Latimer: Brain research funding in US shows shift

Nine key areas were identified to receive funding with the goal to create a more complete picture of how the brain works. 

Encouraging news came out of the U.S. last week with an announcement from the National Institutes of Health about brain research funding for the 2014 fiscal year.

U.S. President Barack Obama announced a BRAIN initiative in April calling for $110 million to fund research into neuro-technologies to advance our understanding of the brain and how it works.

Forty million dollars will come from NIH and the announcement set out areas of high priority to receive this funding.

Nine key areas were identified to receive priority funding and the goal is to use these research areas to create a more complete picture of how the cells and circuits within the brain work to affect human behaviour as well as how they go wrong in disease.

The nine areas of focus are: generating a census of brain cell types; creating structural maps of the brain; developing new, large-scale neural network recording capabilities; developing tools for neural circuit manipulation; linking neuronal activity to behaviour; integrating theory, modeling, statistics and computation with neuroscience experiments; delineating mechanisms underlying brain imaging technologies; creating mechanisms to enable collection of human data for research; and, disseminating knowledge and training.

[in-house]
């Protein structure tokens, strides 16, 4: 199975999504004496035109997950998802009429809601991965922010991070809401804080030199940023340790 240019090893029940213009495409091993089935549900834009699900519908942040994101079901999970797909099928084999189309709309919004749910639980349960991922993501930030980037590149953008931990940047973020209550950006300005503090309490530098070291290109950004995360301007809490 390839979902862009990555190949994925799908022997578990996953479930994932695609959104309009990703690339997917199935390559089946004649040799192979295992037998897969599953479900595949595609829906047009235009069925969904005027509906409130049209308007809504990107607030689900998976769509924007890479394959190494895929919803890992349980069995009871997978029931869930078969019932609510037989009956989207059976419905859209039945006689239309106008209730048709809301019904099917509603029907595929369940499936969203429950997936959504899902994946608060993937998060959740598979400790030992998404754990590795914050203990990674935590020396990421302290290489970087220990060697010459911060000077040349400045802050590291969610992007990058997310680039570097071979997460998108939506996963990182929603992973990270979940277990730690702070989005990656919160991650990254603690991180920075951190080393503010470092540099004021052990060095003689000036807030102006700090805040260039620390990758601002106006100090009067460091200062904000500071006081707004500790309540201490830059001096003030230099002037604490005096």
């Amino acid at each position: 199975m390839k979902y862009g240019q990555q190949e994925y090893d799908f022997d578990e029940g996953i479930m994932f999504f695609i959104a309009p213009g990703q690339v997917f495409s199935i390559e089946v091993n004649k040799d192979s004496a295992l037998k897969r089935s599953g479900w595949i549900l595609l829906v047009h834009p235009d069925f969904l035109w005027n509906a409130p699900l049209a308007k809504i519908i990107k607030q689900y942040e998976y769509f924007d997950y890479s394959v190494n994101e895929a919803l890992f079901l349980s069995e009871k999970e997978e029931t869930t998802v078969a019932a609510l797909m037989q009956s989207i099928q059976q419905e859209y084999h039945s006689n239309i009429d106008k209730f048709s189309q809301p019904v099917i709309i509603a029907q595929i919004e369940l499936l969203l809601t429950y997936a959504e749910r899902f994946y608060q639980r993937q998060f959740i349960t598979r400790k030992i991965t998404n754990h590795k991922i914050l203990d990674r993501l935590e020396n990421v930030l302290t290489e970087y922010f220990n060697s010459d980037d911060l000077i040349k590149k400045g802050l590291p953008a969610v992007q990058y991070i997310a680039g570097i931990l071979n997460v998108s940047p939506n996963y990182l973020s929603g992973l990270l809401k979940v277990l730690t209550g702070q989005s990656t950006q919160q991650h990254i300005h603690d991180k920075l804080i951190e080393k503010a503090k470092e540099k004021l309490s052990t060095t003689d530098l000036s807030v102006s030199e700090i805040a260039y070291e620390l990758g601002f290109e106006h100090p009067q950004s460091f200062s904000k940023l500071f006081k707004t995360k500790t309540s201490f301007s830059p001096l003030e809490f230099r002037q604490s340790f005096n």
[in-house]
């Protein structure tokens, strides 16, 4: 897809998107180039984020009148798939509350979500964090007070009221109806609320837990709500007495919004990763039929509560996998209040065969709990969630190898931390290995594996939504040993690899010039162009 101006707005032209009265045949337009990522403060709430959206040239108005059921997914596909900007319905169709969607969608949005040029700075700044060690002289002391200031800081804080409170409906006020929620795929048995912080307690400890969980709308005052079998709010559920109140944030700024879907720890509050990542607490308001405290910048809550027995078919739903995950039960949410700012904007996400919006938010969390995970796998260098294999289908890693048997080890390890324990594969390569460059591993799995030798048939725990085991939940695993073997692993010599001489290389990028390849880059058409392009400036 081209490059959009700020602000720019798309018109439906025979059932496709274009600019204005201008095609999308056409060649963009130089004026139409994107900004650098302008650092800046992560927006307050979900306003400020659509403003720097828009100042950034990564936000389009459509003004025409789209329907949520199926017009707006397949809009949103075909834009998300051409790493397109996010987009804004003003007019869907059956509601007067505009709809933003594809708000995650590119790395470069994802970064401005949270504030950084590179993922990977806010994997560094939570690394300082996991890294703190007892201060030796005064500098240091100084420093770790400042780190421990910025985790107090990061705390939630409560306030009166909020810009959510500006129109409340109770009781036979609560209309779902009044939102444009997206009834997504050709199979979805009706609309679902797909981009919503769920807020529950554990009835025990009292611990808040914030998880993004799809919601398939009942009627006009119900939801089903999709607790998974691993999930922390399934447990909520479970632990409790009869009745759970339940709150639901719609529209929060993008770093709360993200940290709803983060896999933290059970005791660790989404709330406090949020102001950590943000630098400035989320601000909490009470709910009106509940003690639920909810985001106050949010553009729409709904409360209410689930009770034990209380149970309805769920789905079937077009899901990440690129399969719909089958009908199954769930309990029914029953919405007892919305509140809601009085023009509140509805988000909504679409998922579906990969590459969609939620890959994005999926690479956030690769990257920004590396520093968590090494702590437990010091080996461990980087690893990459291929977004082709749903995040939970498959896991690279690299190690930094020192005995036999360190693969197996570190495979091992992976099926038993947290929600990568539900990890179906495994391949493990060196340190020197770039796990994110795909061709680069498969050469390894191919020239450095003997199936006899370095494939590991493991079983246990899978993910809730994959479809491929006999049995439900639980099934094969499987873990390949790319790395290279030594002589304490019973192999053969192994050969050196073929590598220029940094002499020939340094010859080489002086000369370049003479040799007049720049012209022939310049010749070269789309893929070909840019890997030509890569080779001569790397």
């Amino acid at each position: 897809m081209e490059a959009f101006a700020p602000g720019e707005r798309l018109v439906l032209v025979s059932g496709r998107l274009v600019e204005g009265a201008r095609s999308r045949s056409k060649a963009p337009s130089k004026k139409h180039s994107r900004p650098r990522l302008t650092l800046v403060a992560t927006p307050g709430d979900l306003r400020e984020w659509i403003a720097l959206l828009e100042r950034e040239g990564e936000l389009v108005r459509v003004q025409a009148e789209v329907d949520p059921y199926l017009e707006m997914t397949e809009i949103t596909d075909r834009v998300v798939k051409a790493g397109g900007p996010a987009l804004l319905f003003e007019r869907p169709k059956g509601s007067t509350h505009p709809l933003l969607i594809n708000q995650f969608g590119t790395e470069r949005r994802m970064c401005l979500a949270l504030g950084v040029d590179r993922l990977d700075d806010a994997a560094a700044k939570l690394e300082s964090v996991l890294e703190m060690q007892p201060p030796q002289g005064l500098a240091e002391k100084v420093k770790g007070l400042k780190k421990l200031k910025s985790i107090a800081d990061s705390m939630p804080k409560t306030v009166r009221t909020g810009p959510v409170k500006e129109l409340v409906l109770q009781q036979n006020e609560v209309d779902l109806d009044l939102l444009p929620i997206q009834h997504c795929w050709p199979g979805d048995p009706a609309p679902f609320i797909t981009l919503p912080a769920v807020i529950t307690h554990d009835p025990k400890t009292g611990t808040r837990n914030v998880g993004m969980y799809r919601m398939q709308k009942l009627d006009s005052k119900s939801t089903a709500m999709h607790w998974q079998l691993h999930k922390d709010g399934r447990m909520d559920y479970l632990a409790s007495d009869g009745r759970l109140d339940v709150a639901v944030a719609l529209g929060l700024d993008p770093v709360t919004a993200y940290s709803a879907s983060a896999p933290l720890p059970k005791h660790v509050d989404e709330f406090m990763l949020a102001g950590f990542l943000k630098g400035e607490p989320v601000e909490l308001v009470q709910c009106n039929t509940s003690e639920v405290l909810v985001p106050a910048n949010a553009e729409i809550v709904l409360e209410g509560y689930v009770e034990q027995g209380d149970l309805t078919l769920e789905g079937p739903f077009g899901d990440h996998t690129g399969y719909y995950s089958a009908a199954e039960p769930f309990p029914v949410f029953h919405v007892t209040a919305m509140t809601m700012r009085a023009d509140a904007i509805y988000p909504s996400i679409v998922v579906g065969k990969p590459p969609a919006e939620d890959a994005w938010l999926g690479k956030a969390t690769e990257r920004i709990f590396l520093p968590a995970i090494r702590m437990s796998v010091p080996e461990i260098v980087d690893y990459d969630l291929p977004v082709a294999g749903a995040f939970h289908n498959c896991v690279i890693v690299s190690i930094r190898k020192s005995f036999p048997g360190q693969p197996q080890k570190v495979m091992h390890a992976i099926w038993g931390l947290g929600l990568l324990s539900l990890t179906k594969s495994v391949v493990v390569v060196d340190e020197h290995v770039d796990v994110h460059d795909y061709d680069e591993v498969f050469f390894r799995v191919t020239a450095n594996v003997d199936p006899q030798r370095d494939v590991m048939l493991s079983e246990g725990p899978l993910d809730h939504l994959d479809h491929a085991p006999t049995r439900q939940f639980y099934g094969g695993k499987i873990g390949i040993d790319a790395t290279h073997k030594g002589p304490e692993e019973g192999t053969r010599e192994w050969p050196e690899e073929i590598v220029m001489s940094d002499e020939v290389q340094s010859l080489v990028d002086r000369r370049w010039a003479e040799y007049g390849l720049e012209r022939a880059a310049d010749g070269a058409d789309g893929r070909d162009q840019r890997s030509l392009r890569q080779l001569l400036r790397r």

The BRAIN Working Group will continue creating a longer-term scientific plan they expect to present to NIH sometime next year.

In the meantime, researchers will be able to use this new funding to continue existing work in these areas and launch new programs in order to achieve these goals.

It is exciting to see a priority being placed on this kind of scientific research.

In fact, it is part of what some are likening to an international neuroscience arms race. Not only has the US pledged several billion dollars into neuroscience research in the coming years, but Europe has also been putting forward large amounts of research money for brain mapping and Canada has also ponied up some cash both federally and provincially.

In 2011-2012, the Canadian Institute of Health Research (CIHR) spent more than 10 percent of its $1 billion budget on neuroscience.

It seems there is a shift occurring around the world as everyone wants to work toward truly advancing our understanding of the brain—medicine’s final frontier.

The brain is an incredibly complex organ about which we still need to learn many things.

However, with properly funded research, we will continue to get closer to out goals and this improved understanding will benefit us all in the long term.

The more knowledge we gain about the brain and the way it functions, the more equipped we will be in preventing, diagnosing and treating mental illness when it occurs.


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